Comrade Vanni replied that revolutionary phrase-mongering did not make a socialist and invited the floor to look at the dismal history of the IS. Using back numbers of the Labour Worker (now Socialist Worker) he drew attention to their lack of socialist understanding giving instances such as IS having urged workers to vote for the Labour Party in the 1964 and 1966 elections instead of fighting the real enemy — capitalism. It was not a Leninist elite that would bring about the revolution but capitalism itself by the contradictions inherent in it. IS far from being a vanguard, were in reality politically backward. They considered the workers too dull to learn from history but instead that they had to be taken through the struggles and learn from strikes. He went into some detail on the bankruptcy of their political theory, such as the permanent arms economy and their belief in the collapse of capitalism. IS did not even understand what Socailism was, as they saw a need for money, banks and the like, saying that instead of being sacked by a boss you would be made redundent by a ‘Workers Council’. In reality it all boiled down to a sophisticated state capitalism.

(Socialist Standard, July 1970)

Working class lives matter (2020)

Editorial from the July 2020 issue of the Socialist Standard

On 25 May, George Floyd, an African American working-class man, was brutally slain by a police officer on the streets of Minneapolis. This killing unleashed a massive wave of furious protests and demonstrations across the US that had not been seen since the 1960s. It brought into sharp relief the police brutality and systemic racism that many black working class people face in their everyday lives. Compared to the Civil Rights protests of the 1960s, the demonstrations have brought together more people from different ethnic backgrounds.

The protests spread rapidly across the globe. Demonstrators in London, Paris, Berlin and elsewhere did not just come out in solidarity with the US protesters, but they found that the issues raised by the protesters resonated with their own experiences. The UK, for example, has its own roll-call of black and ethnic minority people who have died in state custody. Black and ethnic minority workers face discrimination in the employment market and in housing. There is the hostile environment instituted by the UK government which gave rise to the Windrush scandal.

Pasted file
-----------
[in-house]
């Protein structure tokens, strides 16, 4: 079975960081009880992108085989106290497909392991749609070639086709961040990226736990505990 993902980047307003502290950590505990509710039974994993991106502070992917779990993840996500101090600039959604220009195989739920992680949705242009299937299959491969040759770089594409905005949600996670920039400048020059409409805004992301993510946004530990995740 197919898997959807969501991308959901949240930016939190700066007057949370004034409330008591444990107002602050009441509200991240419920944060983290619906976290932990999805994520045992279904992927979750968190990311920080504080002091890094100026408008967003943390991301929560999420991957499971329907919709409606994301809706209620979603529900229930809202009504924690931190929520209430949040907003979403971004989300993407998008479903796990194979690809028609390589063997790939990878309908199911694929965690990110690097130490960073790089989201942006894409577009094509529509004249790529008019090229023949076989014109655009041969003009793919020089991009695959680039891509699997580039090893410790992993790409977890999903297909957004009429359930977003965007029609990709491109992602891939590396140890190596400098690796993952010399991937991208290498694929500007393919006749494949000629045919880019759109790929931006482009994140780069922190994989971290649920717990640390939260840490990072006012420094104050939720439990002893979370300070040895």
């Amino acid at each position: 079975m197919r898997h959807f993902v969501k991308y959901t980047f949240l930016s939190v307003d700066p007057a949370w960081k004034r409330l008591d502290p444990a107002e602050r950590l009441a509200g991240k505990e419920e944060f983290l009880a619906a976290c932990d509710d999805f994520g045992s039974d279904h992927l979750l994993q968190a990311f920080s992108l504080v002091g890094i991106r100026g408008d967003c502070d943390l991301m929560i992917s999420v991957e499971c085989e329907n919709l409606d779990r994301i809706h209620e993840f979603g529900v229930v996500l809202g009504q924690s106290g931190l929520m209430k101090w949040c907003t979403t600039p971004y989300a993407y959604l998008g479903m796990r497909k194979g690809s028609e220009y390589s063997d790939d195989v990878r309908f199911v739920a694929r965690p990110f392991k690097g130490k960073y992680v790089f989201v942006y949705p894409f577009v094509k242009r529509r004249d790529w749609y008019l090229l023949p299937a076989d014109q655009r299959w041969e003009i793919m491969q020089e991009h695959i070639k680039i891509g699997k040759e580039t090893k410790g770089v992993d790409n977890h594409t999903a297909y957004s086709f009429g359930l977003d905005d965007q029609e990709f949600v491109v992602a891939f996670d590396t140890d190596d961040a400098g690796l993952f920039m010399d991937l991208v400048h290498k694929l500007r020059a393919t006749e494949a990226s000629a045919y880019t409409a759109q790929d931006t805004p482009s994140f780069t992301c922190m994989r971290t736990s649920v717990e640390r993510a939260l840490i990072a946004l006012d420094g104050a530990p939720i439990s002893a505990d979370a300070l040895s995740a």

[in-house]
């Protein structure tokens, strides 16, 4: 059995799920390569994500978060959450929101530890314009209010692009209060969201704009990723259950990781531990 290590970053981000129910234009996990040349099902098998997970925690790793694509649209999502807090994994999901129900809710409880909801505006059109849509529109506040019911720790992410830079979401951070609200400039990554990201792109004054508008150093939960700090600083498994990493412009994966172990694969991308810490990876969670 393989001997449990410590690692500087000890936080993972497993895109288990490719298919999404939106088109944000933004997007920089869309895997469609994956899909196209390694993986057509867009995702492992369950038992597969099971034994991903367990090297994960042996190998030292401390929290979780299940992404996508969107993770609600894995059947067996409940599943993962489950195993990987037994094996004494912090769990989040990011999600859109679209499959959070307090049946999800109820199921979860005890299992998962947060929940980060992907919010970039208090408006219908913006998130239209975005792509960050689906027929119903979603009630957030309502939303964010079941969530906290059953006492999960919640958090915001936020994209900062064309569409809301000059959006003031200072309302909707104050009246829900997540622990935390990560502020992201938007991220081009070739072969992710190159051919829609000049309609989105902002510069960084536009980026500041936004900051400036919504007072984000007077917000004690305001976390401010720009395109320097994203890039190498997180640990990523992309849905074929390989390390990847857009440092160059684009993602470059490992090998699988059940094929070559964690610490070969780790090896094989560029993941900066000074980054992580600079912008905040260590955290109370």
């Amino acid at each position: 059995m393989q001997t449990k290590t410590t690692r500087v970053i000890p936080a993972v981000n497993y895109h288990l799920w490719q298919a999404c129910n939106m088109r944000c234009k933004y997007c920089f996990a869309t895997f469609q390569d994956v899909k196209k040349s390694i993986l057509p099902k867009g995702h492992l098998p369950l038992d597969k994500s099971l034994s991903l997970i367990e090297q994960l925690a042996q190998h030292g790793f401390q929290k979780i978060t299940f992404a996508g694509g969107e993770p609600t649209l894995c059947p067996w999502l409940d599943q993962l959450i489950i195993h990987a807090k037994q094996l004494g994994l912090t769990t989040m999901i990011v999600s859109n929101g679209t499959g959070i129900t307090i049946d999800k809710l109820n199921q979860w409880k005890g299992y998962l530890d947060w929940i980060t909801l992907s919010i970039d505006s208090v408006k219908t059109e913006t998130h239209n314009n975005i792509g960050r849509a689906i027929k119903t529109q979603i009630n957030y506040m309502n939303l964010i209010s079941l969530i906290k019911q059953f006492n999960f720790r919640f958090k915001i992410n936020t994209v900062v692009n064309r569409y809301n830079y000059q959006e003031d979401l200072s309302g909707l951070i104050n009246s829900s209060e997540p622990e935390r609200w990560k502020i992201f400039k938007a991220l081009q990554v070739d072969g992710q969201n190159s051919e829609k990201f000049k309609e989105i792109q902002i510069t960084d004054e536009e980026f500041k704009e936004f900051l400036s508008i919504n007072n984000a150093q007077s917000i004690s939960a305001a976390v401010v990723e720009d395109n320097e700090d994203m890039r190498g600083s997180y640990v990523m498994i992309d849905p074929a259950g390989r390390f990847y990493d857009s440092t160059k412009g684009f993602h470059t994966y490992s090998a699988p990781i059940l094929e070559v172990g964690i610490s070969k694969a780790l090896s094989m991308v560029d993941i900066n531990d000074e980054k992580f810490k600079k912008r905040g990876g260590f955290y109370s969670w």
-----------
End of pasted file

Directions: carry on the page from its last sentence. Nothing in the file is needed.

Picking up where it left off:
These protests have to be seen against the backdrop of the coronavirus pandemic and the resulting economic crisis in which black and ethnic minority workers make up a disproportionate number of the victims.

By appearing to be sympathetic with the demands of the protesters, capitalist political parties such as the Democrats in the US are trying to channel their anger into safe reformist ends. Donald Trump is trying to rally his base by playing the Law and Order card, and is threatening to bring in the military to quell the protests. A grim reminder of the lengths that the state is prepared to go to defend capitalist private property.

There is no doubt that black and ethnic minority workers overall have it tougher when it comes to police brutality and lack of opportunities in employment, education and housing. However, it does not follow from this that racism should be treated as an issue that is separate from capitalism and its class divisions.

Indeed we can see that racism is rooted in the history of capitalism. The use of African slaves in the American plantations to produce cotton to be shipped to the mills of Lancashire. The colonisation of whole swathes of Africa, Asia and the Americas, where the western capitalists ruthlessly exploited the local populations and looted their resources. To justify these heinous and inhumane acts, the ruling class had to characterise the victims as subhuman and belonging to an inferior race, and hence the emergence of ideas of white superiority. So it is little surprise that many white workers absorb these ideas, including those who are employed as police officers, from the wider capitalist society. Racist ideas are used to divide workers from each other.

As the primary function of the police force is to preserve capitalist order, police officers are tasked to keep workers in their place, including workers like George Floyd. Many US police forces have their origin in slave patrols, which had the job of ensuring that black slaves did not escape. The only sure way to do away with racism and police killings is to do away with the social system that creates them, and to bring about socialism.